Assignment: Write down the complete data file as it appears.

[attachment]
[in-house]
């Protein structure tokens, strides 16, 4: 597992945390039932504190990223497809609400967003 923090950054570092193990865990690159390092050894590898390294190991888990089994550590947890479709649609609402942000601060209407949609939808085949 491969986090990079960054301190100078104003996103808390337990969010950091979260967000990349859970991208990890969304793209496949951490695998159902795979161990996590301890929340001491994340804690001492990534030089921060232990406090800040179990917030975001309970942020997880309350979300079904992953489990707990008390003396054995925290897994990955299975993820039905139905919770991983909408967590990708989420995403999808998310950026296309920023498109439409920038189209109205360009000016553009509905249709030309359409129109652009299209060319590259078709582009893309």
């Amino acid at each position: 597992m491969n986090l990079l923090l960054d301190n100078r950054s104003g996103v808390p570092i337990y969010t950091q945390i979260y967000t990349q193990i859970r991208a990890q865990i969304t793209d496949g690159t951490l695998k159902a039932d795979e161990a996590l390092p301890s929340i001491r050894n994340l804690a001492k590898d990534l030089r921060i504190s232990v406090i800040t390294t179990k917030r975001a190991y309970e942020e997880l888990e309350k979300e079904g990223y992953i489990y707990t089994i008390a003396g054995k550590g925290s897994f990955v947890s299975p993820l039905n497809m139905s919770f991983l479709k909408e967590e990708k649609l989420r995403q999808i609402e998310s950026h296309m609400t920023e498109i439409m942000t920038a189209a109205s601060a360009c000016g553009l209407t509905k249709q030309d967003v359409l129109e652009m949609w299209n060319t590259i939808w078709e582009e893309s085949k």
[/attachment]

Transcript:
[in-house]
């Protein structure tokens, strides 16, 4: 597992945390039932504190990223497809609400967003 923090950054570092193990865990690159390092050894590898390294190991888990089994550590947890479709649609609402942000601060209407949609939808085949 491969986090990079960054301190100078104003996103808390337990969010950091979260967000990349859970991208990890969304793209496949951490695998159902795979161990996590301890929340001491994340804690001492990534030089921060232990406090800040179990917030975001309970942020997880309350979300079904992953489990707990008390003396054995925290897994990955299975993820039905139905919770991983909408967590990708989420995403999808998310950026296309920023498109439409920038189209109205360009000016553009509905249709030309359409129109652009299209060319590259078709582009893309």
């Amino acid at each position: 597992m491969n986090l990079l923090l960054d301190n100078r950054s104003g996103v808390p570092i337990y969010t950091q945390i979260y967000t990349q193990i859970r991208a990890q865990i969304t793209d496949g690159t951490l695998k159902a039932d795979e161990a996590l390092p301890s929340i001491r050894n994340l804690a001492k590898d990534l030089r921060i504190s232990v406090i800040t390294t179990k917030r975001a190991y309970e942020e997880l888990e309350k979300e079904g990223y992953i489990y707990t089994i008390a003396g054995k550590g925290s897994f990955v947890s299975p993820l039905n497809m139905s919770f991983l479709k909408e967590e990708k649609l989420r995403q999808i609402e998310s950026h296309m609400t920023e498109i439409m942000t920038a189209a109205s601060a360009c000016g553009l209407t509905k249709q030309d967003v359409l129109e652009m949609w299209n060319t590259i939808w078709e582009e893309s085949k």